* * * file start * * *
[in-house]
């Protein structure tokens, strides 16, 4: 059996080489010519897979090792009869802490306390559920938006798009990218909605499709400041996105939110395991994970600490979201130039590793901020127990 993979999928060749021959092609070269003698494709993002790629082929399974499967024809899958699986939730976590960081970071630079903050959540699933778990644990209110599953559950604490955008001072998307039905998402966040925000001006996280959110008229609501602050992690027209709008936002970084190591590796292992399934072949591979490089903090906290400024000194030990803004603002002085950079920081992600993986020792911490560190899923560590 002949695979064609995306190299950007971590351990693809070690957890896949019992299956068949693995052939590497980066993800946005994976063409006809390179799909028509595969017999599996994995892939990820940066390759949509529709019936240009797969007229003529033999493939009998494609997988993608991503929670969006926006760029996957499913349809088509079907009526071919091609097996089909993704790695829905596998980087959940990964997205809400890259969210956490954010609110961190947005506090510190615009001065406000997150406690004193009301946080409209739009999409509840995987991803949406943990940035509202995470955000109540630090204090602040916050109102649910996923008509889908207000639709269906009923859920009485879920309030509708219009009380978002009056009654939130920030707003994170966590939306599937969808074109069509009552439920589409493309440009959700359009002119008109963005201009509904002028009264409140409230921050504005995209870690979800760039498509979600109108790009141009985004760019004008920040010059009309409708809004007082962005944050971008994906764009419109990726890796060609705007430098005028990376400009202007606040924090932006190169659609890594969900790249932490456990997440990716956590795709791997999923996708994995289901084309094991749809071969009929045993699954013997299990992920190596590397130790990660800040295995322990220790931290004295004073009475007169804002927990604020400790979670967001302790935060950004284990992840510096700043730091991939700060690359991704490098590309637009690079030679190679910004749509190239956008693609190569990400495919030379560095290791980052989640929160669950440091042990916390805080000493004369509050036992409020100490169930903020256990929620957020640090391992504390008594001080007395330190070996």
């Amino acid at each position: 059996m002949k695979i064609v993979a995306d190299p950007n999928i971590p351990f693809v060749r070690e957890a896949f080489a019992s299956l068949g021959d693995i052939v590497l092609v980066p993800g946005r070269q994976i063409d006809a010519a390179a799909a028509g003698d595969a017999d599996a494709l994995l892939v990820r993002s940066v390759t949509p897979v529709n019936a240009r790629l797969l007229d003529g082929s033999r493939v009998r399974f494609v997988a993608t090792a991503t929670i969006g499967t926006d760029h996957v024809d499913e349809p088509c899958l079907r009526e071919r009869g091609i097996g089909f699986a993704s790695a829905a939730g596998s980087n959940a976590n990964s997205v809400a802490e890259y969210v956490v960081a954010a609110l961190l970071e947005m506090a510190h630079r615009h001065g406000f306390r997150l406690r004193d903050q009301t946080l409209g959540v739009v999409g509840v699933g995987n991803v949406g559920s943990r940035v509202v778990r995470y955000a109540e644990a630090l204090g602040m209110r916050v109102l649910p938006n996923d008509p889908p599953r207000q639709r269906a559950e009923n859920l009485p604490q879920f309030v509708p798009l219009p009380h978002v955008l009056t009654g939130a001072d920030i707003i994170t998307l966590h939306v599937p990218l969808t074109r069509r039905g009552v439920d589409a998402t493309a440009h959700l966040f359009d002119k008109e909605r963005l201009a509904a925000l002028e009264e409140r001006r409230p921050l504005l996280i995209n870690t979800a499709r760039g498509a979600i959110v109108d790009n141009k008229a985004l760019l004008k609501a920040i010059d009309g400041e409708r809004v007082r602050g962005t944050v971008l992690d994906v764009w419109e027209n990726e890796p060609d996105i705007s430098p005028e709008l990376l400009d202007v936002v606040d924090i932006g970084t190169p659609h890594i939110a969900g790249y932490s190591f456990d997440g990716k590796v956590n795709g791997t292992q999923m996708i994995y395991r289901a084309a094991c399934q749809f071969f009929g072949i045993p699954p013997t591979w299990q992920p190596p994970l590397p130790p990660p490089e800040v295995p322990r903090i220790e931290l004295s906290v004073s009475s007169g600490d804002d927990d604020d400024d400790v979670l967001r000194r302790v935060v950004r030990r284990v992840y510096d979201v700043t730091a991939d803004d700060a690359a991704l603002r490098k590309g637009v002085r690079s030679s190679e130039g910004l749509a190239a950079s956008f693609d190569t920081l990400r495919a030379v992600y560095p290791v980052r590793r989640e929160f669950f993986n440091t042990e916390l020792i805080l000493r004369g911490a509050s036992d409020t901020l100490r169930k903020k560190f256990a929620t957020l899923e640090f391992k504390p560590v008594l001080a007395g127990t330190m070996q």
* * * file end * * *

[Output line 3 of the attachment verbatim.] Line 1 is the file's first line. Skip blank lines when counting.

């Amino acid at each position: 059996m002949k695979i064609v993979a995306d190299p950007n999928i971590p351990f693809v060749r070690e957890a896949f080489a019992s299956l068949g021959d693995i052939v590497l092609v980066p993800g946005r070269q994976i063409d006809a010519a390179a799909a028509g003698d595969a017999d599996a494709l994995l892939v990820r993002s940066v390759t949509p897979v529709n019936a240009r790629l797969l007229d003529g082929s033999r493939v009998r399974f494609v997988a993608t090792a991503t929670i969006g499967t926006d760029h996957v024809d499913e349809p088509c899958l079907r009526e071919r009869g091609i097996g089909f699986a993704s790695a829905a939730g596998s980087n959940a976590n990964s997205v809400a802490e890259y969210v956490v960081a954010a609110l961190l970071e947005m506090a510190h630079r615009h001065g406000f306390r997150l406690r004193d903050q009301t946080l409209g959540v739009v999409g509840v699933g995987n991803v949406g559920s943990r940035v509202v778990r995470y955000a109540e644990a630090l204090g602040m209110r916050v109102l649910p938006n996923d008509p889908p599953r207000q639709r269906a559950e009923n859920l009485p604490q879920f309030v509708p798009l219009p009380h978002v955008l009056t009654g939130a001072d920030i707003i994170t998307l966590h939306v599937p990218l969808t074109r069509r039905g009552v439920d589409a998402t493309a440009h959700l966040f359009d002119k008109e909605r963005l201009a509904a925000l002028e009264e409140r001006r409230p921050l504005l996280i995209n870690t979800a499709r760039g498509a979600i959110v109108d790009n141009k008229a985004l760019l004008k609501a920040i010059d009309g400041e409708r809004v007082r602050g962005t944050v971008l992690d994906v764009w419109e027209n990726e890796p060609d996105i705007s430098p005028e709008l990376l400009d202007v936002v606040d924090i932006g970084t190169p659609h890594i939110a969900g790249y932490s190591f456990d997440g990716k590796v956590n795709g791997t292992q999923m996708i994995y395991r289901a084309a094991c399934q749809f071969f009929g072949i045993p699954p013997t591979w299990q992920p190596p994970l590397p130790p990660p490089e800040v295995p322990r903090i220790e931290l004295s906290v004073s009475s007169g600490d804002d927990d604020d400024d400790v979670l967001r000194r302790v935060v950004r030990r284990v992840y510096d979201v700043t730091a991939d803004d700060a690359a991704l603002r490098k590309g637009v002085r690079s030679s190679e130039g910004l749509a190239a950079s956008f693609d190569t920081l990400r495919a030379v992600y560095p290791v980052r590793r989640e929160f669950f993986n440091t042990e916390l020792i805080l000493r004369g911490a509050s036992d409020t901020l100490r169930k903020k560190f256990a929620t957020l899923e640090f391992k504390p560590v008594l001080a007395g127990t330190m070996q």